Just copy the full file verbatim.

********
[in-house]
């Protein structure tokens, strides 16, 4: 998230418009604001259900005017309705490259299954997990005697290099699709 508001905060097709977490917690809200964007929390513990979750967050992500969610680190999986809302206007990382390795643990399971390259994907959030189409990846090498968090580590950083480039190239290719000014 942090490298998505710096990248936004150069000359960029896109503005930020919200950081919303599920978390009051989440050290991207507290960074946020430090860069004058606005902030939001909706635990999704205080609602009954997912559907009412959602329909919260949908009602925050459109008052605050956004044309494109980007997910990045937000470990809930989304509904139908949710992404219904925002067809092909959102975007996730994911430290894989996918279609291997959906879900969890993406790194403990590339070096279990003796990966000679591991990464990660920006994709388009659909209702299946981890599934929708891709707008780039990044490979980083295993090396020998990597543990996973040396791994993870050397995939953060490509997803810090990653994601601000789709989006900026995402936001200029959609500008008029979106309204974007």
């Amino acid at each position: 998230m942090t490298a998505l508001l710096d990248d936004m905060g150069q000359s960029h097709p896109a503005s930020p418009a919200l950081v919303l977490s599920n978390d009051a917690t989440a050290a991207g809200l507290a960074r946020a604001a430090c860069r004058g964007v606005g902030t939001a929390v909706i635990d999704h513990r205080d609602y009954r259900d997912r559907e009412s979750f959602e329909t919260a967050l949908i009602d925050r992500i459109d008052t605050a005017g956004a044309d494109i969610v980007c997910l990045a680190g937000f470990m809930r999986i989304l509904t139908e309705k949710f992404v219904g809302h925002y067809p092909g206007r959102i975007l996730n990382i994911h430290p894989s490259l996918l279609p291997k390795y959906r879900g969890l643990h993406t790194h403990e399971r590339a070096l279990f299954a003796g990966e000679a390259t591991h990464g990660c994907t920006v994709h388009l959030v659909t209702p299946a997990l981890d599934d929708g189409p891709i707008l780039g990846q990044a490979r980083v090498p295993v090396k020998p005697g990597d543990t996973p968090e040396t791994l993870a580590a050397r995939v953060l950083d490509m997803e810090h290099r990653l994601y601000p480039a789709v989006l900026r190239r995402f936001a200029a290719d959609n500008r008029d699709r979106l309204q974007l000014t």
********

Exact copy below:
[in-house]
């Protein structure tokens, strides 16, 4: 998230418009604001259900005017309705490259299954997990005697290099699709 508001905060097709977490917690809200964007929390513990979750967050992500969610680190999986809302206007990382390795643990399971390259994907959030189409990846090498968090580590950083480039190239290719000014 942090490298998505710096990248936004150069000359960029896109503005930020919200950081919303599920978390009051989440050290991207507290960074946020430090860069004058606005902030939001909706635990999704205080609602009954997912559907009412959602329909919260949908009602925050459109008052605050956004044309494109980007997910990045937000470990809930989304509904139908949710992404219904925002067809092909959102975007996730994911430290894989996918279609291997959906879900969890993406790194403990590339070096279990003796990966000679591991990464990660920006994709388009659909209702299946981890599934929708891709707008780039990044490979980083295993090396020998990597543990996973040396791994993870050397995939953060490509997803810090990653994601601000789709989006900026995402936001200029959609500008008029979106309204974007």
């Amino acid at each position: 998230m942090t490298a998505l508001l710096d990248d936004m905060g150069q000359s960029h097709p896109a503005s930020p418009a919200l950081v919303l977490s599920n978390d009051a917690t989440a050290a991207g809200l507290a960074r946020a604001a430090c860069r004058g964007v606005g902030t939001a929390v909706i635990d999704h513990r205080d609602y009954r259900d997912r559907e009412s979750f959602e329909t919260a967050l949908i009602d925050r992500i459109d008052t605050a005017g956004a044309d494109i969610v980007c997910l990045a680190g937000f470990m809930r999986i989304l509904t139908e309705k949710f992404v219904g809302h925002y067809p092909g206007r959102i975007l996730n990382i994911h430290p894989s490259l996918l279609p291997k390795y959906r879900g969890l643990h993406t790194h403990e399971r590339a070096l279990f299954a003796g990966e000679a390259t591991h990464g990660c994907t920006v994709h388009l959030v659909t209702p299946a997990l981890d599934d929708g189409p891709i707008l780039g990846q990044a490979r980083v090498p295993v090396k020998p005697g990597d543990t996973p968090e040396t791994l993870a580590a050397r995939v953060l950083d490509m997803e810090h290099r990653l994601y601000p480039a789709v989006l900026r190239r995402f936001a200029a290719d959609n500008r008029d699709r979106l309204q974007l000014t």